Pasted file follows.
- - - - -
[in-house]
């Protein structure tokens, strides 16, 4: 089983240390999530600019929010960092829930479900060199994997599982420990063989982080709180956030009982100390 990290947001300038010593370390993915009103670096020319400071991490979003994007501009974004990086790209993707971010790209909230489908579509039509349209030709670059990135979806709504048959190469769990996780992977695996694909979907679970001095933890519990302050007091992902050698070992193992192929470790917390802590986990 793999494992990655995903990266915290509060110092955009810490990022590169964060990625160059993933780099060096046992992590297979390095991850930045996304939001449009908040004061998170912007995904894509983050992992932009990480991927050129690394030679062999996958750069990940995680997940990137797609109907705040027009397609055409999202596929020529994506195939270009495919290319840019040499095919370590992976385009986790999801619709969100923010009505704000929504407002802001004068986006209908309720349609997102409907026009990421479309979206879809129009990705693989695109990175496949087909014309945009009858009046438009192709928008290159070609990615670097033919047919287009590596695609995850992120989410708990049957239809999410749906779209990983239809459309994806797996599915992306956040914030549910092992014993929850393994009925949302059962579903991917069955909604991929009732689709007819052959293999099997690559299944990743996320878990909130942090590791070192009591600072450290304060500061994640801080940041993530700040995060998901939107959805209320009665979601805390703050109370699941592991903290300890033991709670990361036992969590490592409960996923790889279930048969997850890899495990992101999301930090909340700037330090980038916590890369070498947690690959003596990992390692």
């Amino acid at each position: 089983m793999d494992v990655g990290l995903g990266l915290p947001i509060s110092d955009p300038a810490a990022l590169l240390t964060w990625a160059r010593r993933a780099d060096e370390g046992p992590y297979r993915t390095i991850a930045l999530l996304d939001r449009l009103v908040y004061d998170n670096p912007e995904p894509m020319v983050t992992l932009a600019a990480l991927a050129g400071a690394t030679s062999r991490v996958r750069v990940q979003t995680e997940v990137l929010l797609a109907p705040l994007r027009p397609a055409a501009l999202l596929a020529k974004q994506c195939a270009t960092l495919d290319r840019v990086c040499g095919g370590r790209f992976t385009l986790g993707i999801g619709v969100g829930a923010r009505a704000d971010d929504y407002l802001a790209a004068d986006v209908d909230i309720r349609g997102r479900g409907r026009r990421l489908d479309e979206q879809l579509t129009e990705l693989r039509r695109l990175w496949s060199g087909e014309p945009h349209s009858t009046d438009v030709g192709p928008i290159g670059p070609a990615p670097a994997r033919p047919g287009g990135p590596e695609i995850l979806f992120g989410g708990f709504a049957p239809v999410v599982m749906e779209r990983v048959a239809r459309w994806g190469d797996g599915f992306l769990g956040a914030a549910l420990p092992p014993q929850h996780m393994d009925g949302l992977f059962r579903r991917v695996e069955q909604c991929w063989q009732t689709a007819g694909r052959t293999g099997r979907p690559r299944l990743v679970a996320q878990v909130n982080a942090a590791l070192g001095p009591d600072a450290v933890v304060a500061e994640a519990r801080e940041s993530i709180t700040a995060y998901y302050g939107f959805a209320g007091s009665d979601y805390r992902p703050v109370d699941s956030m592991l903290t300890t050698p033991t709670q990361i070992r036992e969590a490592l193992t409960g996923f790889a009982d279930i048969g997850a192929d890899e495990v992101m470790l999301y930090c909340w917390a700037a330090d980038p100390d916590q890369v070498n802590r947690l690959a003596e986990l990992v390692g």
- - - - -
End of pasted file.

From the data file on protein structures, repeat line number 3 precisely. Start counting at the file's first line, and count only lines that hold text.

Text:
């Amino acid at each position: 089983m793999d494992v990655g990290l995903g990266l915290p947001i509060s110092d955009p300038a810490a990022l590169l240390t964060w990625a160059r010593r993933a780099d060096e370390g046992p992590y297979r993915t390095i991850a930045l999530l996304d939001r449009l009103v908040y004061d998170n670096p912007e995904p894509m020319v983050t992992l932009a600019a990480l991927a050129g400071a690394t030679s062999r991490v996958r750069v990940q979003t995680e997940v990137l929010l797609a109907p705040l994007r027009p397609a055409a501009l999202l596929a020529k974004q994506c195939a270009t960092l495919d290319r840019v990086c040499g095919g370590r790209f992976t385009l986790g993707i999801g619709v969100g829930a923010r009505a704000d971010d929504y407002l802001a790209a004068d986006v209908d909230i309720r349609g997102r479900g409907r026009r990421l489908d479309e979206q879809l579509t129009e990705l693989r039509r695109l990175w496949s060199g087909e014309p945009h349209s009858t009046d438009v030709g192709p928008i290159g670059p070609a990615p670097a994997r033919p047919g287009g990135p590596e695609i995850l979806f992120g989410g708990f709504a049957p239809v999410v599982m749906e779209r990983v048959a239809r459309w994806g190469d797996g599915f992306l769990g956040a914030a549910l420990p092992p014993q929850h996780m393994d009925g949302l992977f059962r579903r991917v695996e069955q909604c991929w063989q009732t689709a007819g694909r052959t293999g099997r979907p690559r299944l990743v679970a996320q878990v909130n982080a942090a590791l070192g001095p009591d600072a450290v933890v304060a500061e994640a519990r801080e940041s993530i709180t700040a995060y998901y302050g939107f959805a209320g007091s009665d979601y805390r992902p703050v109370d699941s956030m592991l903290t300890t050698p033991t709670q990361i070992r036992e969590a490592l193992t409960g996923f790889a009982d279930i048969g997850a192929d890899e495990v992101m470790l999301y930090c909340w917390a700037a330090d980038p100390d916590q890369v070498n802590r947690l690959a003596e986990l990992v390692g």